- Luxurious easy chair.
- Small end table.
- Dining table and chairs for two.
- Highest quality twin, double, or queen size bed.
- Small nightstand.
- Small dresser.
- High-quality computer desk.
- Comfortable desk chair.
- Flat-screen computer monitor/television.
- You place it on a turntable so that it can serve a multipurpose function by simply rotating it.
3. Family size kitchen appliances – Do you really need a family size stove, oven, and refrigerator? Unless you’re planning on making meals for 4-12 single friends or relatives on a daily or weekly regular basis, you don’t need large kitchen appliances. I purposely don’t have them to avoid the wasted expense and the obligation to make meals at my place. I’d rather meet at a restaurant.
If you’re not filling up your refrigerator, you’re paying for electricity to keep an empty space cold 24-7-365. Do you really need a large capacity double door refrigerator? Or will a much smaller and much less expensive single-door refrigerator do the job?
4. Family size quantity of eating and cooking utensils – If you go to any store you’ll find that dishes and glasses are usually packaged in quantities designed for families. How often do you have 12 people over for dinner? Once in the last five years? Never? If you do have dinner parties for your single friends, isn’t it usually more informal where paper or plastic throwaway utensils will do?
If you’re like me, you prefer to have your dinner parties in a private room at a restaurant. That way there’s no clean up afterward, everyone can order what they want and the expense is limited to the cost of what you order plus the tip and your portion of the room rental — if there is one.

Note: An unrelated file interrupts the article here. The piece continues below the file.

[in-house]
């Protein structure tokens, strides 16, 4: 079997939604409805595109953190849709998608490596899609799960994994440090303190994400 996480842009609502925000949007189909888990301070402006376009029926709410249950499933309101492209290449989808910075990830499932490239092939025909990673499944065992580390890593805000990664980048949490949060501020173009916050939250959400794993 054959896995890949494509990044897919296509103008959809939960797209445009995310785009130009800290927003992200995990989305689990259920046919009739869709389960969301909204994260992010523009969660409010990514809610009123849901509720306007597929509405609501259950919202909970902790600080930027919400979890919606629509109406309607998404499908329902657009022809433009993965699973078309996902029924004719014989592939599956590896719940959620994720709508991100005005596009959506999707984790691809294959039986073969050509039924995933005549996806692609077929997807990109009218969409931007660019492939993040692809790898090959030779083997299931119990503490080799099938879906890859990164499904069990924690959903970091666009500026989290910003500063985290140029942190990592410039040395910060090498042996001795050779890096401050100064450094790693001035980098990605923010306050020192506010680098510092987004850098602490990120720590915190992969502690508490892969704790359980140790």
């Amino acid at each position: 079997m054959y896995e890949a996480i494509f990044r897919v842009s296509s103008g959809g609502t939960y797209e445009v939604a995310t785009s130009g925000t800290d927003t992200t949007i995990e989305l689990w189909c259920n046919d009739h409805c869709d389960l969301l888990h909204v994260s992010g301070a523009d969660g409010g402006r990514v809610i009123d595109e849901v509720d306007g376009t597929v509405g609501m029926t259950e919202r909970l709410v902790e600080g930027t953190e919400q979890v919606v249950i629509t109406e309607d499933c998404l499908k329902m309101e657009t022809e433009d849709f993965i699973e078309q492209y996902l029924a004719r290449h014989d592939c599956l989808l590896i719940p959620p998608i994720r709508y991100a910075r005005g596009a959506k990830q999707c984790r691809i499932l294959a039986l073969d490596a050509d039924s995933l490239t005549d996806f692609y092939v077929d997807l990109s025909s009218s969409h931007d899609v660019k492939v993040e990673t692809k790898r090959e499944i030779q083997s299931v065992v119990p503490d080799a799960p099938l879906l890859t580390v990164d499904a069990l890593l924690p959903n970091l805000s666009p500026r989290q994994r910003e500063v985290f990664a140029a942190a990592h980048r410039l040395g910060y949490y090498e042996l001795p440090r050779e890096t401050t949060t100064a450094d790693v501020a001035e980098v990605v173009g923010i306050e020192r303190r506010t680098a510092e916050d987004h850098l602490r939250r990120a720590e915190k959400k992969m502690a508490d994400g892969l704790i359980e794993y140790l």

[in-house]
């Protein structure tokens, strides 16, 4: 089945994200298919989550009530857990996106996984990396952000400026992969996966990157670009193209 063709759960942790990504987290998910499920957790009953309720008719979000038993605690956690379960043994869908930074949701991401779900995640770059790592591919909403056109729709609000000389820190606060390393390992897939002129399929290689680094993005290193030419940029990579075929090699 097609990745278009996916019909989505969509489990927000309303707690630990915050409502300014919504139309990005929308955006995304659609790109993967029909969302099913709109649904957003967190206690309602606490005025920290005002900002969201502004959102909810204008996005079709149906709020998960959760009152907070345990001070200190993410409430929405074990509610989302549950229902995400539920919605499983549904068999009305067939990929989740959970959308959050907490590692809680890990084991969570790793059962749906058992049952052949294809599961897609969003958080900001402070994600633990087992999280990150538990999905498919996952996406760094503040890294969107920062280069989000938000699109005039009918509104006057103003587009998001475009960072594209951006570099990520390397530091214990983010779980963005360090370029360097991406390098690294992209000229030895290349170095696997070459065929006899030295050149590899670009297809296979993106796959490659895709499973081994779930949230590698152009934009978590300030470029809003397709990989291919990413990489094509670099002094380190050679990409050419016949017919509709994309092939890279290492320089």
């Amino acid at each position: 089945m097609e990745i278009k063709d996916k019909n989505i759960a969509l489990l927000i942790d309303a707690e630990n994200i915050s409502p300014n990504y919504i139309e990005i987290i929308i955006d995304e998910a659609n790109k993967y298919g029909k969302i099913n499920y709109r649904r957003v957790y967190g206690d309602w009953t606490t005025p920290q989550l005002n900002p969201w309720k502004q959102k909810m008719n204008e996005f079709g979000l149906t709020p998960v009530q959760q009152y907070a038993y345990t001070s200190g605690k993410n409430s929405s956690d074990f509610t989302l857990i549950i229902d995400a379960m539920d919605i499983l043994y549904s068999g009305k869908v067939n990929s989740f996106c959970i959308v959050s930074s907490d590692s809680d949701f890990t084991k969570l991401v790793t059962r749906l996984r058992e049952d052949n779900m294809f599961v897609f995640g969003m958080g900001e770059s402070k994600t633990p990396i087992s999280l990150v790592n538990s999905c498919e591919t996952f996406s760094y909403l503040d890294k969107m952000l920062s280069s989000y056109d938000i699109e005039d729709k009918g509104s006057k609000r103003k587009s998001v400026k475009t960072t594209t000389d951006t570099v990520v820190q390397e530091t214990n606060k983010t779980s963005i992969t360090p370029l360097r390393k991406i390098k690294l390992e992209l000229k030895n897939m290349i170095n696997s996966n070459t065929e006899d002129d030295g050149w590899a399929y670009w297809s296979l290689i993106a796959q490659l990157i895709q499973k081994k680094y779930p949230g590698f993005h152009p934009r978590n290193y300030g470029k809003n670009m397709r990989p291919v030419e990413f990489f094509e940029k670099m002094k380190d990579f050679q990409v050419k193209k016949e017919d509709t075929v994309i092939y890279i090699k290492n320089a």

All you really need is a few select eating and cooking utensils. If you limit the quantity of these kitchen utensils you can live in any size home that you want without being forced to choose the size based on its ability to accommodate all your “unused” stuff.
5. Family size quantity of towels and bedding – I don’t know how many times I’ve visited single friends and seen a linen closet filled with dozens of towels, sheets, and blankets. If you’re not a linen sales representative or a community coordinator for emergency linen supply, then you don’t need more than two or three, at the most, of each.
6. Dishwasher – If you’re living alone, you’re only using one set of eating utensils at each meal. It’s easier and more economical to simply wash a single setting after each meal than accumulating a dishwasher full of dirty eating and cooking utensils over a period of 5 to 10 days. By doing this you avoid the potential smell from all the dirty dishes and pans, the cost and hassle of maintaining a family size inventory of eating and cooking utensils, and the work of loading and unloading all those items.
You may have a dishwasher in your home, but use it only for special occasions. Otherwise, wash them yourself! You’ll save time by not having to load and unload your dishwasher and you’ll save money on your utilities by not running it.
If you’re building a home as an investment, including a dishwasher is mandatory. If you’re really into cooking elaborate meals and/or entertaining, then having a dishwasher is a good idea. But if you’re building a small home for only yourself, you’d probably be better off using that space for something more valuable like a water filter system, combination washer/dryer, or even a worm compost bin for your organic vegetable garden. 🙂